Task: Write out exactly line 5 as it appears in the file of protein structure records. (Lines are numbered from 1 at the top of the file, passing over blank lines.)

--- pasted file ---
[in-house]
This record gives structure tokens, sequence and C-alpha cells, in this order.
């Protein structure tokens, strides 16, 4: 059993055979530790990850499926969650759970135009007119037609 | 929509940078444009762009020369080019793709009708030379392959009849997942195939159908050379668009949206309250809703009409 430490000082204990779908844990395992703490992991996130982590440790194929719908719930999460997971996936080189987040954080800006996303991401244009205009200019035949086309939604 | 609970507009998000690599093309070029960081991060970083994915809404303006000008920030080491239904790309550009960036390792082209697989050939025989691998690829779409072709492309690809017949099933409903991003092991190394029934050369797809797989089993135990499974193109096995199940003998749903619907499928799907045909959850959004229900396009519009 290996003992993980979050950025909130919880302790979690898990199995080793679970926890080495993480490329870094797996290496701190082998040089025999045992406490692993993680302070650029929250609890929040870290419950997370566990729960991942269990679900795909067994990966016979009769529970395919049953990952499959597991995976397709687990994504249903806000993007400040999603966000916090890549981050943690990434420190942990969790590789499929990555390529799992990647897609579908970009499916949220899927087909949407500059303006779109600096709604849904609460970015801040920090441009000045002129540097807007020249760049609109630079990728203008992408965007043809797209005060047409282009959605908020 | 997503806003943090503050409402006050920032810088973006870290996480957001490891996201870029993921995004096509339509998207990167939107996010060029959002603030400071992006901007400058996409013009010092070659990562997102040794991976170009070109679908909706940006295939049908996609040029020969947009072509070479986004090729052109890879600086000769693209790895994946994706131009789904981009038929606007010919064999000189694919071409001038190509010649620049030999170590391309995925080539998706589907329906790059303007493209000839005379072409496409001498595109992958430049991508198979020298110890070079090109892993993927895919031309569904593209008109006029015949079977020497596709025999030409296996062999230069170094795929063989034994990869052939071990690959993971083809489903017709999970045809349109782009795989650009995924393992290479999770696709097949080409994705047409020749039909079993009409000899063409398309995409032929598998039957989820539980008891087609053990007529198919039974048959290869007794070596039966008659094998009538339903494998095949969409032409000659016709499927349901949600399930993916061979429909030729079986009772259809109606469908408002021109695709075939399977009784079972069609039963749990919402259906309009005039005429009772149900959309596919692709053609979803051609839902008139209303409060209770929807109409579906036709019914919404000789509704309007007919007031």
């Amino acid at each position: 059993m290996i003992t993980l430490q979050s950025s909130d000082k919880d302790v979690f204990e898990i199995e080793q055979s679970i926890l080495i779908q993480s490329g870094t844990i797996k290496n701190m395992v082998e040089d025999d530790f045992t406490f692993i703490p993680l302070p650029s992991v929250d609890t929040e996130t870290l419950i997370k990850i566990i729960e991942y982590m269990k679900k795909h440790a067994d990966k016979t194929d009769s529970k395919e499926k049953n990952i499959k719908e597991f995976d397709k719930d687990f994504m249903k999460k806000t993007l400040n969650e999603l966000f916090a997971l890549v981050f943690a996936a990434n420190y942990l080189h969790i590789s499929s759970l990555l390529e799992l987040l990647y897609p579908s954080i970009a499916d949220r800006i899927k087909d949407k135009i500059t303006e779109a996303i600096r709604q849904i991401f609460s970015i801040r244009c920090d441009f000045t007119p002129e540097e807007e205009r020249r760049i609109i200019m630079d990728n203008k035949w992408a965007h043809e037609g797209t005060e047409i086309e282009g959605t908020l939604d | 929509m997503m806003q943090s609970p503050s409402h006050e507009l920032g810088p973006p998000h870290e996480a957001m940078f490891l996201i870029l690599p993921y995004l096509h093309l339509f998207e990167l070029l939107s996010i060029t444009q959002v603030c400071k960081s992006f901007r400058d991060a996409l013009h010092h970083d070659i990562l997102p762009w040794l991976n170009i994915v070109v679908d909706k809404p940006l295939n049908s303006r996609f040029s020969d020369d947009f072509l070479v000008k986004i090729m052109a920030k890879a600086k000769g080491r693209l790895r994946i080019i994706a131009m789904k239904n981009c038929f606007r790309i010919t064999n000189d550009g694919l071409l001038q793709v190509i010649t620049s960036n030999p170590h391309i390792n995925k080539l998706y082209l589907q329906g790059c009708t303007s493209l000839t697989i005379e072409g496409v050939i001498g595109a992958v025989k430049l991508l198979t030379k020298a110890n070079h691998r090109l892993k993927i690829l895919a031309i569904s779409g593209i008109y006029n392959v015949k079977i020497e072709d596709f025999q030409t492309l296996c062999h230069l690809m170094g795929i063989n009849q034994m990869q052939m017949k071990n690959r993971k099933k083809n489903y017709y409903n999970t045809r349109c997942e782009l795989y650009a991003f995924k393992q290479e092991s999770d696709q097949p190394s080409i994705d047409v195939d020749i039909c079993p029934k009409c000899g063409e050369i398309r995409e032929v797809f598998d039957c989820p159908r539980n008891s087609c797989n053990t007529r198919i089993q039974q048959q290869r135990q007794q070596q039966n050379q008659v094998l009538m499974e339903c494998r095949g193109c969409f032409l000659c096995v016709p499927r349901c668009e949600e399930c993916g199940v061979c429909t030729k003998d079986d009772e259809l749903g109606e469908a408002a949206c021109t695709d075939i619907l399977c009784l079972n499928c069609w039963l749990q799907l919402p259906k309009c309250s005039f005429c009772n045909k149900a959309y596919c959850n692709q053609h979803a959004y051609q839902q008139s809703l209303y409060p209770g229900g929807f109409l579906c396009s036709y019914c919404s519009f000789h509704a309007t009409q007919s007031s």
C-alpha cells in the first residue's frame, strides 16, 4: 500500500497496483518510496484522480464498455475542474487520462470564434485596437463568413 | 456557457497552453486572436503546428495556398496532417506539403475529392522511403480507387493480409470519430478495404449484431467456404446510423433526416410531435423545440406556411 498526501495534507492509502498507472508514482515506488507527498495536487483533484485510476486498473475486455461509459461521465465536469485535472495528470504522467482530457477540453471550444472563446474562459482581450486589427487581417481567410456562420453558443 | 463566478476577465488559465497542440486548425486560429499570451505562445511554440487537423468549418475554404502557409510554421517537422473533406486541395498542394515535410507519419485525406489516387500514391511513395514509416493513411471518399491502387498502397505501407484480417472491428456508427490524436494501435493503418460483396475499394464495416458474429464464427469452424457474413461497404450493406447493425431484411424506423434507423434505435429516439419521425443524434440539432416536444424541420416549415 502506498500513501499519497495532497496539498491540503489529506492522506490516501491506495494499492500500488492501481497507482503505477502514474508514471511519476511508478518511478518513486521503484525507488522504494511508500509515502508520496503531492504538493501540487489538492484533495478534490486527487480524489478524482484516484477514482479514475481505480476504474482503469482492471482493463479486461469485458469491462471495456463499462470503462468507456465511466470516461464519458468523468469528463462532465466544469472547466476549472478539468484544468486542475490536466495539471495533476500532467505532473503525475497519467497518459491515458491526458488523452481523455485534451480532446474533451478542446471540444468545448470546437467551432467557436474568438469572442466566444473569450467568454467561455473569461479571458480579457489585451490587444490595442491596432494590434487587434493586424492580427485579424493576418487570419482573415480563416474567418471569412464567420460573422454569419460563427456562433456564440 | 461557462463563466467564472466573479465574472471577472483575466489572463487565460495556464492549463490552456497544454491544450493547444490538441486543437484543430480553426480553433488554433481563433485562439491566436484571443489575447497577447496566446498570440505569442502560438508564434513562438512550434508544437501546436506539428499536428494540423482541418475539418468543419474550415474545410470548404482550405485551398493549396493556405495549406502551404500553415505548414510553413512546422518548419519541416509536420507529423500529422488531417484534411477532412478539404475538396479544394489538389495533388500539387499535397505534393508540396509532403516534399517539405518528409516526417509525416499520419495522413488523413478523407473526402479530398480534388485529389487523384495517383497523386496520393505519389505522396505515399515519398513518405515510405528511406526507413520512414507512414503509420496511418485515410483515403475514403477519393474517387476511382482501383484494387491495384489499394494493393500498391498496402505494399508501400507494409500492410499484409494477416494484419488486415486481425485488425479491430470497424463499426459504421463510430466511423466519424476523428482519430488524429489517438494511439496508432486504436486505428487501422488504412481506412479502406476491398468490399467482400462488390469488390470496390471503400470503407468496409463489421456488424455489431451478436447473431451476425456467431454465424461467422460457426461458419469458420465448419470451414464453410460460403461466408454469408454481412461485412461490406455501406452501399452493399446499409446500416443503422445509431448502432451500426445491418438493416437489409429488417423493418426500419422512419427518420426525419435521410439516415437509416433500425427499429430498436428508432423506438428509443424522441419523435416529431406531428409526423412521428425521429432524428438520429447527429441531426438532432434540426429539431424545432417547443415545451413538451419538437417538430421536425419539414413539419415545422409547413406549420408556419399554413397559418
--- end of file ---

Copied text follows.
C-alpha cells in the first residue's frame, strides 16, 4: 500500500497496483518510496484522480464498455475542474487520462470564434485596437463568413 | 456557457497552453486572436503546428495556398496532417506539403475529392522511403480507387493480409470519430478495404449484431467456404446510423433526416410531435423545440406556411 498526501495534507492509502498507472508514482515506488507527498495536487483533484485510476486498473475486455461509459461521465465536469485535472495528470504522467482530457477540453471550444472563446474562459482581450486589427487581417481567410456562420453558443 | 463566478476577465488559465497542440486548425486560429499570451505562445511554440487537423468549418475554404502557409510554421517537422473533406486541395498542394515535410507519419485525406489516387500514391511513395514509416493513411471518399491502387498502397505501407484480417472491428456508427490524436494501435493503418460483396475499394464495416458474429464464427469452424457474413461497404450493406447493425431484411424506423434507423434505435429516439419521425443524434440539432416536444424541420416549415 502506498500513501499519497495532497496539498491540503489529506492522506490516501491506495494499492500500488492501481497507482503505477502514474508514471511519476511508478518511478518513486521503484525507488522504494511508500509515502508520496503531492504538493501540487489538492484533495478534490486527487480524489478524482484516484477514482479514475481505480476504474482503469482492471482493463479486461469485458469491462471495456463499462470503462468507456465511466470516461464519458468523468469528463462532465466544469472547466476549472478539468484544468486542475490536466495539471495533476500532467505532473503525475497519467497518459491515458491526458488523452481523455485534451480532446474533451478542446471540444468545448470546437467551432467557436474568438469572442466566444473569450467568454467561455473569461479571458480579457489585451490587444490595442491596432494590434487587434493586424492580427485579424493576418487570419482573415480563416474567418471569412464567420460573422454569419460563427456562433456564440 | 461557462463563466467564472466573479465574472471577472483575466489572463487565460495556464492549463490552456497544454491544450493547444490538441486543437484543430480553426480553433488554433481563433485562439491566436484571443489575447497577447496566446498570440505569442502560438508564434513562438512550434508544437501546436506539428499536428494540423482541418475539418468543419474550415474545410470548404482550405485551398493549396493556405495549406502551404500553415505548414510553413512546422518548419519541416509536420507529423500529422488531417484534411477532412478539404475538396479544394489538389495533388500539387499535397505534393508540396509532403516534399517539405518528409516526417509525416499520419495522413488523413478523407473526402479530398480534388485529389487523384495517383497523386496520393505519389505522396505515399515519398513518405515510405528511406526507413520512414507512414503509420496511418485515410483515403475514403477519393474517387476511382482501383484494387491495384489499394494493393500498391498496402505494399508501400507494409500492410499484409494477416494484419488486415486481425485488425479491430470497424463499426459504421463510430466511423466519424476523428482519430488524429489517438494511439496508432486504436486505428487501422488504412481506412479502406476491398468490399467482400462488390469488390470496390471503400470503407468496409463489421456488424455489431451478436447473431451476425456467431454465424461467422460457426461458419469458420465448419470451414464453410460460403461466408454469408454481412461485412461490406455501406452501399452493399446499409446500416443503422445509431448502432451500426445491418438493416437489409429488417423493418426500419422512419427518420426525419435521410439516415437509416433500425427499429430498436428508432423506438428509443424522441419523435416529431406531428409526423412521428425521429432524428438520429447527429441531426438532432434540426429539431424545432417547443415545451413538451419538437417538430421536425419539414413539419415545422409547413406549420408556419399554413397559418